It was not immediately clear what effect the State Department’s move might have on the Trump administration’s efforts to revive peace talks between Israel and the Palestinians, which are led by Jared Kushner, the US president’s son-in-law and senior adviser.
The PLO office in Washington did not immediately respond to requests for comment.
A source familiar with the matter said that the office remained open and that Arab television channels had taken footage of the Palestinian ambassador entering the building this week.


Another Turkish journalist jailed over Gulen links

Ali Unal was chief writer at the now-defunct Zaman newspaper. (Supplied)
Updated 15 November 2018
0

Another Turkish journalist jailed over Gulen links

  • About 250 people were killed in the coup attempt and in the subsequent crackdown, Turkey jailed 77,000 people pending trial

ISTANBUL: A court sentenced Turkish journalist Ali Unal to 19 years in jail on Wednesday on a charge of being a leader in the network accused of carrying out a failed coup in July 2016, the state-owned Anadolu news agency reported.
The ruling followed a sustained crackdown in the wake of the coup attempt, but also came amid steps by the government that appear aimed at improving ties with the US and Europe, strained by the sweeping campaign of arrests.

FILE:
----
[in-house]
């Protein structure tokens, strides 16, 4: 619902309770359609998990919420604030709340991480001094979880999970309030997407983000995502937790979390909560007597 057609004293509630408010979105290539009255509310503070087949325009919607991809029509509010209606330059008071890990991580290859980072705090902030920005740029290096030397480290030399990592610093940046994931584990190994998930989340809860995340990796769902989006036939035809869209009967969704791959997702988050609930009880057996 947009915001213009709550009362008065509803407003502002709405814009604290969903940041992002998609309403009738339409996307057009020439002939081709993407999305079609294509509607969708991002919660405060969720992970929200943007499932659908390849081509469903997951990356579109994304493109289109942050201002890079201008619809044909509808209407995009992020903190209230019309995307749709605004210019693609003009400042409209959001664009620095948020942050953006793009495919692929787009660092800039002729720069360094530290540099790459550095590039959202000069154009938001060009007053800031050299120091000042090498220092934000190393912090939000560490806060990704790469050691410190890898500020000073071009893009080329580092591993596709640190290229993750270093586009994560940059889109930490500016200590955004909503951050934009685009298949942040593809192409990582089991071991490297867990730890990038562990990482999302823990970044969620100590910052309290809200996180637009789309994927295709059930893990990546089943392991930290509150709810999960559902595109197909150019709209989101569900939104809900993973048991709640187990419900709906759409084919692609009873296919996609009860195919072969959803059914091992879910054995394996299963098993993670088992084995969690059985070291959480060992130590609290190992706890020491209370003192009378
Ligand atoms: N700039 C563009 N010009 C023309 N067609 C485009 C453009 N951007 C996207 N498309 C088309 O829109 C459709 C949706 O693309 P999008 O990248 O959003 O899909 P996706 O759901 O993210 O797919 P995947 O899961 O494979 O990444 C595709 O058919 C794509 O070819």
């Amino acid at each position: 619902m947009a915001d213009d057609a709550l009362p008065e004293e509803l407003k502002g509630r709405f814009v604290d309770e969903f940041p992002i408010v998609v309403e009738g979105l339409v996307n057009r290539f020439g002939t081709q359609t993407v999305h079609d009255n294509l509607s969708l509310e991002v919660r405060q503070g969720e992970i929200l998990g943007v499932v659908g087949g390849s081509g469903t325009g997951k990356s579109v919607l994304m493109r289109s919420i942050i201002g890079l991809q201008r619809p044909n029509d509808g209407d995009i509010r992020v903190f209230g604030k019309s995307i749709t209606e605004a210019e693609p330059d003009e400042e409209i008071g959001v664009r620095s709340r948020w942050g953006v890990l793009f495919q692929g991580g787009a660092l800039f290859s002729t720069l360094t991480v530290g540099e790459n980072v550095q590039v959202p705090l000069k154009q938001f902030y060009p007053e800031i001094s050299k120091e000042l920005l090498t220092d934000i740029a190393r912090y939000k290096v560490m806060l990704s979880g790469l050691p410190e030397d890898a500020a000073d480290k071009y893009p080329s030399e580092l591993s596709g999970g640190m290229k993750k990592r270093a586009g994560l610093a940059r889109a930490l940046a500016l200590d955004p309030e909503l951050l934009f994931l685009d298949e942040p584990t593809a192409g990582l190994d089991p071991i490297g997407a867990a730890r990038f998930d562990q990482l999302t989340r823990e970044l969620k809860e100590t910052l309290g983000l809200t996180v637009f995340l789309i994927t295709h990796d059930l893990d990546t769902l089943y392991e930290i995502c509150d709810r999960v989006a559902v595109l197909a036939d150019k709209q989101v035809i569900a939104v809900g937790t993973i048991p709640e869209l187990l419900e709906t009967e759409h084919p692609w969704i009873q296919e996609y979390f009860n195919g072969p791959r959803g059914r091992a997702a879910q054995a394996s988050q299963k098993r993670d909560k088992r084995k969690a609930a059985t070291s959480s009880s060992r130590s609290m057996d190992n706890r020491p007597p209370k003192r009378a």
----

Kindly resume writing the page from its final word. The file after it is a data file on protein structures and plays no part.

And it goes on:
Unal was chief writer at the now-defunct Zaman newspaper, widely seen as the flagship media outlet for the network of US-based cleric Fethullah Gulen, whom Ankara says orchestrated the attempted putsch. Gulen denies any involvement.
Speaking by video link from jail to the court in the western province of Usak, Unal denied being a founder or leader of the network and denied involvement in the putsch, Anadolu said.
“I have no link with any terrorist organization,” he said, adding that he had spoken five or six times to Gulen and that he was being tried over his writing.
He was sentenced to 19 years and six months for “leading an armed terrorist group.” Six other Zaman journalists were convicted on similar charges in July.
About 250 people were killed in the coup attempt and in the subsequent crackdown, Turkey jailed 77,000 people pending trial. Authorities also sacked or suspended 150,000 civil servants and military personnel and shut down dozens of media outlets.Illustrating the scale of its actions, Foreign Minister Mevlut Cavusoglu said on Wednesday his ministry had dismissed 23 percent of its career personnel over links to Gulen.
Turkish President Recep Tayyip Erdogan has said some journalists helped nurture terrorists with their writing, and that the crackdown is needed to ensure stability in a NATO member bordering Syria, Iraq and Iran. Critics say Erdogan has used the crackdown to muzzle dissent and increase his own power. The European Union, which Turkey aspires to join, has also criticized the crackdown. The verdict came a day after another court threw out the conviction of former Wall Street Journal reporter Ayla Albayrak, annulling a verdict sentencing her to two years in prison in absentia on charges of carrying out propaganda for Kurdish militants.